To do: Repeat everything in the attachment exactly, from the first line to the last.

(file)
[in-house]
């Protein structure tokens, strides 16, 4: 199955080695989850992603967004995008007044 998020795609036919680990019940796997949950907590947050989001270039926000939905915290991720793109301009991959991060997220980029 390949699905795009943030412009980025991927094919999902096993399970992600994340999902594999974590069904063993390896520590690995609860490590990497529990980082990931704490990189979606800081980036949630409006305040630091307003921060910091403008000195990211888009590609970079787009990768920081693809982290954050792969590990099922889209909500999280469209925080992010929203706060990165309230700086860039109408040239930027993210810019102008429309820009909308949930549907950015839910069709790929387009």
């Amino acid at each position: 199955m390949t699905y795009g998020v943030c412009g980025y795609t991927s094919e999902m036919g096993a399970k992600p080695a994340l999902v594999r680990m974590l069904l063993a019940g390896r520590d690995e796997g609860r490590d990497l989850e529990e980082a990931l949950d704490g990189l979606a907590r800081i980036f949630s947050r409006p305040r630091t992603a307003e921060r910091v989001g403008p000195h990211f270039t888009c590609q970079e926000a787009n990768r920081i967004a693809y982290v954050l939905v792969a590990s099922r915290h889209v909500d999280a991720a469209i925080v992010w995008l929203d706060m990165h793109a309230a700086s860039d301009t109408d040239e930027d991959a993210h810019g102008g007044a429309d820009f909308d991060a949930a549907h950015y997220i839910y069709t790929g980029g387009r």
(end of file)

[in-house]
């Protein structure tokens, strides 16, 4: 199955080695989850992603967004995008007044 998020795609036919680990019940796997949950907590947050989001270039926000939905915290991720793109301009991959991060997220980029 390949699905795009943030412009980025991927094919999902096993399970992600994340999902594999974590069904063993390896520590690995609860490590990497529990980082990931704490990189979606800081980036949630409006305040630091307003921060910091403008000195990211888009590609970079787009990768920081693809982290954050792969590990099922889209909500999280469209925080992010929203706060990165309230700086860039109408040239930027993210810019102008429309820009909308949930549907950015839910069709790929387009």
């Amino acid at each position: 199955m390949t699905y795009g998020v943030c412009g980025y795609t991927s094919e999902m036919g096993a399970k992600p080695a994340l999902v594999r680990m974590l069904l063993a019940g390896r520590d690995e796997g609860r490590d990497l989850e529990e980082a990931l949950d704490g990189l979606a907590r800081i980036f949630s947050r409006p305040r630091t992603a307003e921060r910091v989001g403008p000195h990211f270039t888009c590609q970079e926000a787009n990768r920081i967004a693809y982290v954050l939905v792969a590990s099922r915290h889209v909500d999280a991720a469209i925080v992010w995008l929203d706060m990165h793109a309230a700086s860039d301009t109408d040239e930027d991959a993210h810019g102008g007044a429309d820009f909308d991060a949930a549907h950015y997220i839910y069709t790929g980029g387009r």